Death of 'loving' Suffolk woman in crash was 'unmitigated tragedy'

Police officers, ambulance and fire crews were called to the scene on the A134 in Long Melford last

Emergency services scrambled to the scene of the Ms Hayhow's accident on the A134 - Credit: Archant

The death of a Long Melford woman in a crash has been described as an "unmitigated tragedy" as her inquest concluded. 

Sophie Hayhow, 46, was driving her boyfriend Stefan Przepiora's Shelby Daytona on the southbound A134 at Long Melford when she momentarily looked away from the road and veered into a tree in July 2020.

Mr Przepiora survived the incident but Ms Hayhow died at the scene. 

An inquest into her death concluded on Friday afternoon at Suffolk Coroner's Court following an adjournment at the end of March 2021. 

The inquest heard that Ms Hayhow had asked to drive Mr Przepiora's car following a date. 


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Ms Hayhow had been drinking prior to her death and was twice the legal limit, but did not appear drunk in any of the CCTV evidence seen by the court. 

The inquest heard that Ms Hayhow was not wearing a seatbelt at the time of her death. 

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"Had Sophie worn a seatbelt she would have survived," said coroner Jacqueline Devonish.

A post mortem into Ms Hayhow's death had found she had died from a head injury. 

Despite calls from her family to have her death considered as an unlawful killing, Ms Devonish concluded that Ms Hayhow's death was as the result of a road traffic accident.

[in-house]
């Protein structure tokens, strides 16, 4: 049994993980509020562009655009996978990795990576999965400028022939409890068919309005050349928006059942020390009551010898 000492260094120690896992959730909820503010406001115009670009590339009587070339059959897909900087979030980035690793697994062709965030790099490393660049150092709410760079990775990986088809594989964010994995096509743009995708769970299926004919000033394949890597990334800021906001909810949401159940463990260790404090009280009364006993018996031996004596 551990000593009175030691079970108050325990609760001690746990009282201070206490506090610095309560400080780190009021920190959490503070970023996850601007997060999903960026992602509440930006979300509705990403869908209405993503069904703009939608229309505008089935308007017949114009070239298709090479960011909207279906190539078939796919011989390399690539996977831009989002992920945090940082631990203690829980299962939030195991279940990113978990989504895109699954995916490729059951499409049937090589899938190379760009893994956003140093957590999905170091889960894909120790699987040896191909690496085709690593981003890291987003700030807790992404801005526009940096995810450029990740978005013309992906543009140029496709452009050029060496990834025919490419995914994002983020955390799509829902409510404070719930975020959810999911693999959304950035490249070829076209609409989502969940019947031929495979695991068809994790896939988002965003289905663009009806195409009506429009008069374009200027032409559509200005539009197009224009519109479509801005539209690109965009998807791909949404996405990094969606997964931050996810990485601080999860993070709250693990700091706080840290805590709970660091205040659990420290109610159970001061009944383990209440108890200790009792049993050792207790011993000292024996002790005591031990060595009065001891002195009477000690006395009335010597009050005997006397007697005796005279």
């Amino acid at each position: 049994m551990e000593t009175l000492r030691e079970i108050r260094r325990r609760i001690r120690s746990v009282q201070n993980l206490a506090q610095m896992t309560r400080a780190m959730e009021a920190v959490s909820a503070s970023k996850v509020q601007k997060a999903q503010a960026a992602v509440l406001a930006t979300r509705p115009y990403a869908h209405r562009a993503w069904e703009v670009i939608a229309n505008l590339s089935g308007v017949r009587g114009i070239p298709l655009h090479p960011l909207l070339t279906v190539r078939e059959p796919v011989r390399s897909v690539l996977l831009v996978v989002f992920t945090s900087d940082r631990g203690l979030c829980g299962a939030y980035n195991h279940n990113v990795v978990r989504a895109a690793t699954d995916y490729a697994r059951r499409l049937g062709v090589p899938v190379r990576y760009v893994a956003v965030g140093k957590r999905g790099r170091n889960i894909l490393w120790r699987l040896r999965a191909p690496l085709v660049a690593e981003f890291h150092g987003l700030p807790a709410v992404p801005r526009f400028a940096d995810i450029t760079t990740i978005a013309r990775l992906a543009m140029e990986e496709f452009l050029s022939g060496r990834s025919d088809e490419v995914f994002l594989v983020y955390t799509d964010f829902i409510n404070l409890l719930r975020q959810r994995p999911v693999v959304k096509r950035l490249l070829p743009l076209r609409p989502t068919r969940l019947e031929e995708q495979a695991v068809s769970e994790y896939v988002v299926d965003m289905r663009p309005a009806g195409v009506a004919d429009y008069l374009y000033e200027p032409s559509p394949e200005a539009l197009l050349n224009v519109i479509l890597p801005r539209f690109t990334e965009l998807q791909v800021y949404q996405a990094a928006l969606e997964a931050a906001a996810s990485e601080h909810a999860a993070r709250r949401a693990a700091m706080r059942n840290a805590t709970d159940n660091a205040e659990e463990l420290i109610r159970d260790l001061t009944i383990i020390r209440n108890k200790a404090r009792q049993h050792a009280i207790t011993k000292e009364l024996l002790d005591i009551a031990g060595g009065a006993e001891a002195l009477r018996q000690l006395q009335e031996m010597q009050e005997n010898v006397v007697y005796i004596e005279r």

In her conclusion, Ms Devonish said that Sophie had driven the car without pressure from her boyfriend and had put her boyfriend at risk by doing so after drinking. 

Therefore, Ms Devonish said that Ms Hayhow's death did not reach the threshold for an unlawful killing as letting her drive the car was not a criminal act. 

"She was responsible for her own actions," said Ms Devonish. 

Ms Devonish described Ms Hayhow's death as an "unmitigated tragedy" for her family.

Ms Hayhow's mother, Lyn Hayhow, told the inquest that her daughter's death had provoked an outpouring of emotion in the local community with the family having received around 360 letters and cards from members of the public. 

A local field has also been named after Ms Hayhow. 

Ms Devonish paid tribute to Ms Hayhow's mother saying she had been incredibly understanding throughout the inquest and had handled the difficult case with "dignity".  

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